Can OpenMoko break the wireless monopoly?

Can OpenMoko break the wireless monopoly?

Summary: Open source telephony takes a big step forward today as the OpenMoko neo1973 starts shipping to developers.

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Open Moko neo1973 open source mobile phontOpen source telephony takes a big step forward today as the OpenMoko neo1973 starts shipping to developers. Its public Wiki is also open for business.

The phone runs an open Linux kernel and what it calls Mobile FOSS, meaning everything inside it is Free and Open Source Software. Parts were chosen based on the availability of complete documentation.

The company behind this is run by Sean Moss-Pultz, who is based in Taiwan, and German Harold Welte, who may be best known for the GPL-Violations project. His blog describes just how tough it has been to get the project this far.

But can it get further? U.S. carriers are notorious for controlling the phones on their networks. CDMA networks like Verizon and Sprint don't even use SIM cards, controlling access directly through hardware.

At best OpenMoko could become a way for activists to force open these networks, assuming we get a new FCC with a different attitude about open source.

Although if OpenMoko can find some success in more open markets, the argument will be much easier to make. Anyone here think that's possible?

And, yes, it does look kind of iPhone-ish. (Is that even a word?)

Topics: Mobility, Networking, Wi-Fi

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  • Stylus required?

    Well, it certainly is a 'break-through' Linux-embedded product, but as a cell-phone user and from a practical standpoint, it's not clear to me if the device is 100% touch screen driven.

    If not, then I assume you'd have to resort to using the stylus.

    Using a stylus with a cell-phone just doesn't sit well with me.

    Thanks Dana
    D T Schmitz
    • No

      It should not require a stylus, at least not the basic tasks like calling. But, seeing how open it is, as anyone could develop an application for OpenMoko there will probably also be applications that *need* a stylus. It ships with one, anyway, but there's no place in the phone to put it.
      Vinko_z
  • The iPhone looks OpenMoko-ish

    "And, yes, it does look kind of iPhone-ish. (Is that even a word?)"

    OpenMoko was there first. But then again, the iPhone was probably already in development when the OpenMoko was announced. So it's more just a coincidence. And of course, the fundamental difference is that OpenMoko is open and the iPhone as closed as it can be. Well, it can web apps through Safari, but all those apps can also be run by the browser that will be available for OpenMoko, as they use the same rendering engine (WebKit).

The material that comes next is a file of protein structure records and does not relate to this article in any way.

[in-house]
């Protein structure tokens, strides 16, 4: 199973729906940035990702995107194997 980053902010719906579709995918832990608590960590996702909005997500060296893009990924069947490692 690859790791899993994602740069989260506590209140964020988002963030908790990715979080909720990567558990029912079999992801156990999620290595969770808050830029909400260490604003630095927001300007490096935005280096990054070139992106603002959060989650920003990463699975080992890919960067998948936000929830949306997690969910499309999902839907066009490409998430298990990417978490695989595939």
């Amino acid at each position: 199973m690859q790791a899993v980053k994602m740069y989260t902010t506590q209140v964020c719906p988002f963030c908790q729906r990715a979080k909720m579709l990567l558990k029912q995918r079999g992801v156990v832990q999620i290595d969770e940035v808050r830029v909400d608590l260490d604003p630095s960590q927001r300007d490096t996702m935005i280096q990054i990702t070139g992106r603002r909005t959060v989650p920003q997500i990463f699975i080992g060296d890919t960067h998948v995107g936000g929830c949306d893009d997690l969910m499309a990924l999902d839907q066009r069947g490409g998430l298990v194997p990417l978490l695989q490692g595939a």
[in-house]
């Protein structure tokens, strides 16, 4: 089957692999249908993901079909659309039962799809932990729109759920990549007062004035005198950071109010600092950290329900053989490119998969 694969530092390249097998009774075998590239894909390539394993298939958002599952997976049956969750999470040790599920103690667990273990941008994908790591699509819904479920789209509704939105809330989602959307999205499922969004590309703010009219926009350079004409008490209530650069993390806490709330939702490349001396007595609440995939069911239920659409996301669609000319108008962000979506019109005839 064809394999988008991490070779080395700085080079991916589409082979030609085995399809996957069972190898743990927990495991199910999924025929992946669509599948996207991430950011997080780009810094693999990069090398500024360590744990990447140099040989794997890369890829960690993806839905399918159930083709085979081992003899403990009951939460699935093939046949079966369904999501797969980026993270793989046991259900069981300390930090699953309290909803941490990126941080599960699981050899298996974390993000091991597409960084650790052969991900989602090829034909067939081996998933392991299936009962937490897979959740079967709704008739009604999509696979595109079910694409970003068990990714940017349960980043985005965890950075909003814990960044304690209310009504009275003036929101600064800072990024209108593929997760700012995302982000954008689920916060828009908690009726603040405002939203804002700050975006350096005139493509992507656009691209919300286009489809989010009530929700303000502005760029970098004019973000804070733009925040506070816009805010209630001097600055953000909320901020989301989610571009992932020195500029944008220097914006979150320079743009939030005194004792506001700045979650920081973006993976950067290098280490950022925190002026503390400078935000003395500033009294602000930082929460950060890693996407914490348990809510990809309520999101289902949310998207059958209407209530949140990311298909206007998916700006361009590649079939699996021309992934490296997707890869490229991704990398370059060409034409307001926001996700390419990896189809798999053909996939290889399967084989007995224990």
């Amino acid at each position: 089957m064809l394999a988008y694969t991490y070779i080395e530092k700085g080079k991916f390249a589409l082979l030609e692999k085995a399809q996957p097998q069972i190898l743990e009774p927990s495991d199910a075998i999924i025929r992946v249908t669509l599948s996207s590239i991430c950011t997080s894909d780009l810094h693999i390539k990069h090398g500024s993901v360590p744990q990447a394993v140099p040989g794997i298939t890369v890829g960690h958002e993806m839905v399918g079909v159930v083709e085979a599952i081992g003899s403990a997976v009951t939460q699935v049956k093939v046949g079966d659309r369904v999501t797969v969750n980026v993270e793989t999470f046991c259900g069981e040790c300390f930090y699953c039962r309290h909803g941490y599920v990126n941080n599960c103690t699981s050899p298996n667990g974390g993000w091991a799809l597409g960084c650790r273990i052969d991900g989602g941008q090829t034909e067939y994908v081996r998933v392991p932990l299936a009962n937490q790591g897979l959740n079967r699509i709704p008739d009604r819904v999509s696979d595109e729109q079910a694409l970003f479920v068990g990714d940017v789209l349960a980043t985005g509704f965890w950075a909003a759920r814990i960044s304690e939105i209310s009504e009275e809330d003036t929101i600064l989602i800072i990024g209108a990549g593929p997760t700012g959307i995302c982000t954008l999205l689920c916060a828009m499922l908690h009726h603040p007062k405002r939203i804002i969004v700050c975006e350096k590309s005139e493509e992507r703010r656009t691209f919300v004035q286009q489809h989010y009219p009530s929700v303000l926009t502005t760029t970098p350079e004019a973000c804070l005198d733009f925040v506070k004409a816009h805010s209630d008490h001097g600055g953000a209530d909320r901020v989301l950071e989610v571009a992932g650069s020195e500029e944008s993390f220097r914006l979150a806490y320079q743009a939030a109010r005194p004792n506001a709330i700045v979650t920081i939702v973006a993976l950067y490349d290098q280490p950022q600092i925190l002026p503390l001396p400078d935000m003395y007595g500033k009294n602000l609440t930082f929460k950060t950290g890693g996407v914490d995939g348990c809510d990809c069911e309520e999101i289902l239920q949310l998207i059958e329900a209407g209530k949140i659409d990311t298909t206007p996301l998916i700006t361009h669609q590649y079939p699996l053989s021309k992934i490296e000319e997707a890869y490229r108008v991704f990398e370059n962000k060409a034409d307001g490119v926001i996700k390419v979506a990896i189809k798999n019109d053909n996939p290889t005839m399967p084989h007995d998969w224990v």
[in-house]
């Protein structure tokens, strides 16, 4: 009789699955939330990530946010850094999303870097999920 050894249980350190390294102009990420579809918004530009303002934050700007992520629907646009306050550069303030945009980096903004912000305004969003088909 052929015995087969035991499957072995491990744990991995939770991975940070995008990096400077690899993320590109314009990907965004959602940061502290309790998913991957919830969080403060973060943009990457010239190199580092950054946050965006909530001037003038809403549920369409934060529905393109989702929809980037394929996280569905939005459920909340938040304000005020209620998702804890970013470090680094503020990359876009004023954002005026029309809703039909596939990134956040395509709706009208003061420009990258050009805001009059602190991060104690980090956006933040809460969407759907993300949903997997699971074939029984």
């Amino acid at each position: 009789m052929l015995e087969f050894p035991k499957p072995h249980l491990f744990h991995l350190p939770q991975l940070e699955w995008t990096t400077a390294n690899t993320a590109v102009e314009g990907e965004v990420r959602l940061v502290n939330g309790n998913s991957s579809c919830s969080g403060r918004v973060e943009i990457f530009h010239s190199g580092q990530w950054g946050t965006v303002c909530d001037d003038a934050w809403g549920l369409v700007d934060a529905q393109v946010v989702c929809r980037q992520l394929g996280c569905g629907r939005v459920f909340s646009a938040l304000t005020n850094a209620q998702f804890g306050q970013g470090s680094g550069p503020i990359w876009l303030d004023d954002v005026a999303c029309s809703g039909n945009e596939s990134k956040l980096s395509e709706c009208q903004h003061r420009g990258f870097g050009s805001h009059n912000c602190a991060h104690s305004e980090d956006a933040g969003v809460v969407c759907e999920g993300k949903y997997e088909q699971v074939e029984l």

Vinko_z
  • Since you asked

    [i]Anyone here think that?s possible?[/i]

    Everywhere but the USA, which is a relatively small mobile market.

    [i]And, yes, it does look kind of iPhone-ish. (Is that even a word?)[/i]

    I agree, it does look like Apple either copied some of the design or else they're both based on a common ancestor.
    Yagotta B. Kidding
    • Convergence

      The way people think is similar despite culture or geography.

      Parts of what people want from a cellphone, what looks good to them, and (especially) how staff of the cellphone companies respond to demand are all going to be similar anywhere in the world.

      So it's possible that neither cellphone copied the other, nor did both have a common ancestor. Users and designers are people, and sometimes that's all it takes.


      As an aside, ask people to pick 6 numbers between 1 and 44 that no one else would ever pick, and many will pick the same 6 numbers.
      Being part of the same species produces commonalities.
      Anton Philidor
    • The USA IS a relatively small market

      I don't know why people aren't more upset over the relatively small size of the U.S. mobile market. No one seems ready to change government policy in order to make it better.
      DanaBlankenhorn
      • Market size

        [i]I don't know why people aren't more upset over the relatively small size of the U.S. mobile market. No one seems ready to change government policy in order to make it better.[/i]

        Well, we could tax landlines into the same range that they cost in the rest of the world. That would help.

        Maybe I should send you some of the pictures I took last week of US 60 crossing the [url=http://en.wikipedia.org/wiki/Plains_of_Saint_Augustine]Plains of St. Augustine.[/url] That also gets part of the situation across.
        Yagotta B. Kidding
    • GUI

      It almost looks like it has some kind of graphical user interface.

      Copy Cats. Hey, can they do that?
      D T Schmitz
      • Why not?

        [b]It almost looks like it has some kind of graphical user interface.

        Copy Cats. Hey, can they do that? [/b]

        There's this thing called "Prior Art" that says they can.

        For what it's worth, OpenMoko wasn't the first to have a GUI on a phone. Nor were they first to use Linux as it's OS. Trolltech's been around a few years longer.

        Nor were they the first to market a practical Linux based phone. Motorola, using the Trolltech Qtopia core, released the Motorola A1200 back in November 2005. There are at least 5 other Moto phones that also use this OS as it's core.
        Wolfie2K3
        • Exactly

          Sorry. I roped you into that.
          My 'dry' humor. :)
          D T Schmitz